Tito Genova Valiente

Several years from now, perhaps 50 or even more years, people will be looking back at this year. The year 2016 has been declared as the Year of the Rebirth of the New Fascism and the New Racism. Madonna has the wisest words for how to regard this year that is going: F__k off 2016!

In the local world of culture and cinema, a new group of people has overhauled the annual film festival that, in the process, removed the blockbuster films declared by cultural workers and critics, including this writer, as dumb shows that make the Filipino audiences dumber. Those were not the exact words but memory, like history, is never the better judge. But I am going ahead with the title of this ranting.

When at last December came and the announcement of films was released, the initial reaction was dismay and not celebration. The films were labeled “indie”, a mark that is the kiss of death in any affair with the big audience.

I was in the province when the film festival started. Off to the cinema I went and there saw, together with the selected Metro Manila Film Festival entries, was the film of Vice Ganda, heretofore and hereinafter, the avatar of bad taste. Shunned from the film festival, it showed itself at the box office and heralded another film festival. With the “official” festival at hand, the Vice Ganda film, like the storm that gathers heat and strength as it moves across the sea and into the land, became even stronger. More people were queueing for that film than for those that were aimed at the viewers’ soul.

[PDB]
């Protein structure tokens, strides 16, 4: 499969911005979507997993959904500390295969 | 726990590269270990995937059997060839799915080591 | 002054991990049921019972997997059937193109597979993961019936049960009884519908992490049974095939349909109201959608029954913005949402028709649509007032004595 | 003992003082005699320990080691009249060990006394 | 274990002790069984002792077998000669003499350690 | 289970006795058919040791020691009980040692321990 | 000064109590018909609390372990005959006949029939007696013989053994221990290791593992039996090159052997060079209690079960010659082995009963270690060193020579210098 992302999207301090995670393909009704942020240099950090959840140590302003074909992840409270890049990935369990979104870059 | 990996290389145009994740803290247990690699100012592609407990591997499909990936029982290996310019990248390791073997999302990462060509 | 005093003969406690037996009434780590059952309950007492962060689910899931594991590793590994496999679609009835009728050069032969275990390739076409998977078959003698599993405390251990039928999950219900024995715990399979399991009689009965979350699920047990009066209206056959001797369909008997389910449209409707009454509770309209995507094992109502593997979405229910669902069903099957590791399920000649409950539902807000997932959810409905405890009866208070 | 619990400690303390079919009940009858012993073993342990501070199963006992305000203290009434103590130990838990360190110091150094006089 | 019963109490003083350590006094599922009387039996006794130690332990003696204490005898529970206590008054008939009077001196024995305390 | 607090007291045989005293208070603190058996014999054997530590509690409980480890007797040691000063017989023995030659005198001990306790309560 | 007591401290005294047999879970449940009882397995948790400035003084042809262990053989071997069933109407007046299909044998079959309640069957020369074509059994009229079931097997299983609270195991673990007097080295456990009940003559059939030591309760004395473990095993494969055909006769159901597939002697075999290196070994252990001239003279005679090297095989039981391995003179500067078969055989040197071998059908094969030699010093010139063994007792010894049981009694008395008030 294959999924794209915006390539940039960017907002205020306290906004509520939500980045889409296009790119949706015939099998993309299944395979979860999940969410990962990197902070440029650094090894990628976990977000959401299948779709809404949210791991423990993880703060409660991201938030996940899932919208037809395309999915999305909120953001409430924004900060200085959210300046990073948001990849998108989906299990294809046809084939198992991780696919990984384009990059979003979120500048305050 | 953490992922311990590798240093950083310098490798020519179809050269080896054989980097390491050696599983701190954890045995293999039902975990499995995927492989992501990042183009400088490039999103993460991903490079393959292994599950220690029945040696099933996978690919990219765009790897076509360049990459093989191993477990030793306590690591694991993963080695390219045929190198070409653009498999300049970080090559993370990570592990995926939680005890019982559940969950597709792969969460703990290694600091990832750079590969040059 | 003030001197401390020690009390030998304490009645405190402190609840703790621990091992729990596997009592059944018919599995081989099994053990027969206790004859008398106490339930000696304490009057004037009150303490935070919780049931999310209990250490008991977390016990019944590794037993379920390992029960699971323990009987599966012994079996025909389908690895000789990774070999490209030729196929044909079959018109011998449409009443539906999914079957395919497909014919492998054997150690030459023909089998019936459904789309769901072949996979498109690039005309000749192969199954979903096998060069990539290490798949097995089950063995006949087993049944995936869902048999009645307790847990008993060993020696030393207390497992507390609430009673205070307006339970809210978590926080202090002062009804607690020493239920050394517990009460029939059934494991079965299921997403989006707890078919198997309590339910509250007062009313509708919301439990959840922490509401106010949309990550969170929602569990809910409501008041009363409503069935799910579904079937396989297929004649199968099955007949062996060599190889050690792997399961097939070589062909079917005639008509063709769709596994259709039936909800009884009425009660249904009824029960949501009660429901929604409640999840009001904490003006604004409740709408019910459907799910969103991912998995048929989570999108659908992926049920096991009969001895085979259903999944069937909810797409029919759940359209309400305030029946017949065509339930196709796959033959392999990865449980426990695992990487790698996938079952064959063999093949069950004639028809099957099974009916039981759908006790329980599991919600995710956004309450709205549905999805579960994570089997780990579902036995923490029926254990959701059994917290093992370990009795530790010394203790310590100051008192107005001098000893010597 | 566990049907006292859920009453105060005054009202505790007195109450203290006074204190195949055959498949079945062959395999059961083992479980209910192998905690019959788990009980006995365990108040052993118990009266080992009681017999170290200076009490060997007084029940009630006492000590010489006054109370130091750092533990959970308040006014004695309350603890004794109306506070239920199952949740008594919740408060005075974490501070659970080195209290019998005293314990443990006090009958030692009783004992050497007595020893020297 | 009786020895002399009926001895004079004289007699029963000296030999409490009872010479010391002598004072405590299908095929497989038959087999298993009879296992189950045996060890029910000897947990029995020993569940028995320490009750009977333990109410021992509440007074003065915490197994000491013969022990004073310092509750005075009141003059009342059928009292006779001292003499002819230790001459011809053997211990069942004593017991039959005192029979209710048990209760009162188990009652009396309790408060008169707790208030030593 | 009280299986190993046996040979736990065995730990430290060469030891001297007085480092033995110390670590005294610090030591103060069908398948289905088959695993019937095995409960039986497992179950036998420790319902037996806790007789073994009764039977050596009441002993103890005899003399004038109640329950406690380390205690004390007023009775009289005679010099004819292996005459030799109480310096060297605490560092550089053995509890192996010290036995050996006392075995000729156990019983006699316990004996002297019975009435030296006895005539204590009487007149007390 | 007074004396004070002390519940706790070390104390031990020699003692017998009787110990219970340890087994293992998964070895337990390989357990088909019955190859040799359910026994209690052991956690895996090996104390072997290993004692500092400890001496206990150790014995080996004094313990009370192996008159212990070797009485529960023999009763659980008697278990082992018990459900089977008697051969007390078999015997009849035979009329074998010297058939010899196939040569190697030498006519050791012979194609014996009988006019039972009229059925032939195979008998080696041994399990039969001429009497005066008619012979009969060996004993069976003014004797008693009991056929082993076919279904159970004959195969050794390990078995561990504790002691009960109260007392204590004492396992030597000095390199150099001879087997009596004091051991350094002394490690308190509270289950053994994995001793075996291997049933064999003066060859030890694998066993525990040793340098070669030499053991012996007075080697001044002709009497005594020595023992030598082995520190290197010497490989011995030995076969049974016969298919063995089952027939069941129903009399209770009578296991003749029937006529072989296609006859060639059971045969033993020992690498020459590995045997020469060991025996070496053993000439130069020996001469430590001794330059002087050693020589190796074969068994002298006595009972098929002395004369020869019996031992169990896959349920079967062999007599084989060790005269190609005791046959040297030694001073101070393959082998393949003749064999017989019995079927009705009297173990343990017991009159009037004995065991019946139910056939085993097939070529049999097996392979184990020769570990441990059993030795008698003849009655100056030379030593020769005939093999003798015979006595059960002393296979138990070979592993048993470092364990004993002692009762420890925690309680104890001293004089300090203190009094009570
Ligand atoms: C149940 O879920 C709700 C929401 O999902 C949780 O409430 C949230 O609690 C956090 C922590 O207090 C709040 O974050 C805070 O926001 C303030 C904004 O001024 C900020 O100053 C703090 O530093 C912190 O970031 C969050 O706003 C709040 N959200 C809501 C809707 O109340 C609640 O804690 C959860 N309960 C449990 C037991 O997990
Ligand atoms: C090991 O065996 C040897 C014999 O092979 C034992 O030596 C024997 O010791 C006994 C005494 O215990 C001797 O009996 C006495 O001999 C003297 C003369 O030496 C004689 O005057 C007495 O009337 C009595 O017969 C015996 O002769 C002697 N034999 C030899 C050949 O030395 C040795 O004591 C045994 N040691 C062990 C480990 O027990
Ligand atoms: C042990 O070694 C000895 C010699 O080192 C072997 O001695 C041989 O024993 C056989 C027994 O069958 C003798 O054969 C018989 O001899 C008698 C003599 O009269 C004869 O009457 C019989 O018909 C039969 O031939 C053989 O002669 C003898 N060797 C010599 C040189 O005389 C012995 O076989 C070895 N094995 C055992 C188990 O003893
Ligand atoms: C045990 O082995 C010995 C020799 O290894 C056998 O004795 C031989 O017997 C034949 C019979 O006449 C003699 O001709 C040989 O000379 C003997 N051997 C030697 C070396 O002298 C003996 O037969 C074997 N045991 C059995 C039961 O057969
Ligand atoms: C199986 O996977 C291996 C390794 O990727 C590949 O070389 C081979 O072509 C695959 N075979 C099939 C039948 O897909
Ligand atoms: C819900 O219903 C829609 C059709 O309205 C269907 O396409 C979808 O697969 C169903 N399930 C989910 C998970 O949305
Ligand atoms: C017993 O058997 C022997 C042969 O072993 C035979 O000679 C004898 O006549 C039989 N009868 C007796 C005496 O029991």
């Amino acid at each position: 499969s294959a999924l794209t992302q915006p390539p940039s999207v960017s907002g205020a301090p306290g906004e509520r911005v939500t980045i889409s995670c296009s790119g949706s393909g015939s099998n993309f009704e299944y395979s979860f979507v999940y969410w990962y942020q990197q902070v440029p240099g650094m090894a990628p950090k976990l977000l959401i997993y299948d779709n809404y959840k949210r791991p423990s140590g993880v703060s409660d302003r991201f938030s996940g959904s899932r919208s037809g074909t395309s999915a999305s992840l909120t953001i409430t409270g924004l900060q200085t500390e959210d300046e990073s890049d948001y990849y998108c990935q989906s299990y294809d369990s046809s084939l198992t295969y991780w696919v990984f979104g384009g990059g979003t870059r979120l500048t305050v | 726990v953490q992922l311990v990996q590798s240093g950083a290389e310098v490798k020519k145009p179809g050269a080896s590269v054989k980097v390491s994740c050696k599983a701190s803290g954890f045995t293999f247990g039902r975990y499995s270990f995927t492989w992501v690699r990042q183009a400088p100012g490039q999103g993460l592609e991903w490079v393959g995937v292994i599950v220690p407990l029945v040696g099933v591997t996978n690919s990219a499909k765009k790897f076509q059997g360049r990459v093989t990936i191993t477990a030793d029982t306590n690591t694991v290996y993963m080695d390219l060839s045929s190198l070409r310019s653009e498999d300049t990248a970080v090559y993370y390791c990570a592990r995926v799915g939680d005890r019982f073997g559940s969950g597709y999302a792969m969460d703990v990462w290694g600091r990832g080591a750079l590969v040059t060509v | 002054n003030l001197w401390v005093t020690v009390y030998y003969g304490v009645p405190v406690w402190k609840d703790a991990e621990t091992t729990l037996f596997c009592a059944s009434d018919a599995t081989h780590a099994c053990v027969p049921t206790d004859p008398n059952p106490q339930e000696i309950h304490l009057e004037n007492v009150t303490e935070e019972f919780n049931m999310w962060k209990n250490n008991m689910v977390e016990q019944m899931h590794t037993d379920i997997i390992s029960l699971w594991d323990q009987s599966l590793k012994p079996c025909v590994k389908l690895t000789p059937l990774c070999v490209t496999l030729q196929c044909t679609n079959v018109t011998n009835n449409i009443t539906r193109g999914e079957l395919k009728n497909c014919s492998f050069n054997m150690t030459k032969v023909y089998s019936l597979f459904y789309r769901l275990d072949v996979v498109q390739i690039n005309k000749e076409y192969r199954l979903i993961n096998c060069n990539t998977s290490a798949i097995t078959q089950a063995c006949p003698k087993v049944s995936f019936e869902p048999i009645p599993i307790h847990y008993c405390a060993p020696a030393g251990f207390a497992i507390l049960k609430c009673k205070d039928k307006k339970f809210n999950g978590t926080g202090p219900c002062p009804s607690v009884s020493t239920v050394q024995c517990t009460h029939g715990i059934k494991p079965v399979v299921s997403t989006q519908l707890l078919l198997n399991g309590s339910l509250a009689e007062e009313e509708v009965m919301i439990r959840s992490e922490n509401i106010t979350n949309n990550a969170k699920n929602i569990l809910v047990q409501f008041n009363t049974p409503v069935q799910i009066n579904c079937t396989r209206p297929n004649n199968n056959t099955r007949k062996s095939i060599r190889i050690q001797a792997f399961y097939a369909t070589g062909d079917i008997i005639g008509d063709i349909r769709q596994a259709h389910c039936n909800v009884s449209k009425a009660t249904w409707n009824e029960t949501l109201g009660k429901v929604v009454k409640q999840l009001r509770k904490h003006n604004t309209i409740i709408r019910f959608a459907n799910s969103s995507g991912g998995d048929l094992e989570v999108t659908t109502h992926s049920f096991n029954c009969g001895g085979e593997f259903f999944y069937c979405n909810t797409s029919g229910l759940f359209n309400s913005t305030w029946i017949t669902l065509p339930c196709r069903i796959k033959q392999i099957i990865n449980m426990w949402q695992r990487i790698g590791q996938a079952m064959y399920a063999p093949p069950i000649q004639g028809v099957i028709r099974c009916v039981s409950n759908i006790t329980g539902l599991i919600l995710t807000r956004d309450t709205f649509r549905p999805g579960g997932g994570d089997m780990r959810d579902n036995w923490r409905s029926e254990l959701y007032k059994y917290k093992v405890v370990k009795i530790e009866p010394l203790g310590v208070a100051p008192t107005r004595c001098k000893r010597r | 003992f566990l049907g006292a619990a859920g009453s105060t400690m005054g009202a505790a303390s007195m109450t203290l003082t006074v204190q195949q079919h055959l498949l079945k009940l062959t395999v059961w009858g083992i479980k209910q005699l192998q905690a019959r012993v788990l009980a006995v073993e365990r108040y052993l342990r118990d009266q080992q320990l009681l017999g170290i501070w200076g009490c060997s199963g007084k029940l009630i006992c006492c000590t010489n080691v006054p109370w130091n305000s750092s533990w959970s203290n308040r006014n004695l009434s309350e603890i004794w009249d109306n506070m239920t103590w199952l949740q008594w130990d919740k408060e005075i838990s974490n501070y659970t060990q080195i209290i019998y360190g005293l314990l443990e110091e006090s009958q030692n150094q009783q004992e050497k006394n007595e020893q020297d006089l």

What is it in the films of Vice Ganda and Vic Sotto that attract viewers? We cannot ignore this phenomenon by saying these films are nonsense. If we do so, then are the people loving them nonsense?

We cannot legislate good taste, we often say. Examine that sentence and find there the death sentence of culture. We cannot assume corrupt officials to have good taste, do we?  Who then shall instill the good taste?

Years from now, books on culture will be discussing films that, by then, had been seen only by a few. Those comic films that, as their supporters and box-office results had validated, will not be written about. They will not be even part of footnotes, unless some pop-culture academic will be talking about “Films That Are So Bad They Are Already Beautiful.”

Now, that is the problem of history. It cannot be a judge, because it is a remembrance of things past, and all depends on the historian at hand and the archives available. What we see as history really judging is the present. If we are treading on the present that is about to go, the last gasps of this horrid 2016, then it is the future looming that will be looking back, and not history for it is of the past.

Some nights back, my high-school batchmates were talking of personal histories. Amazing it is how, in a small circle, remembrances are disparate. Louie, the lawyer, insisted that Arnel, the honored government servant, died before noon. This was to prove the lawyer’s theory that heart attacks never happen in the afternoon, but, as the old song goes, in the wee small hours of the morning and even up to 10.

Heart attacks are like histories. When they happen, they not ruled by the past but watched over by the grieving present and the future waiting in the wings. We never learn from the attacks. We never learn from histories, because we never see them coming and, by the time we look back, something else has taken over the horizon, like more killings and stronger fear that someone will die in our family and a government could just go on with what it is doing, and people are shrugging their shoulders because there are millions out there still liking the administration. People are waiting for some histories to judge all these events, including a festival that terrifies people because it is, for the first time, screening films that are good for the mind, but not for the season.


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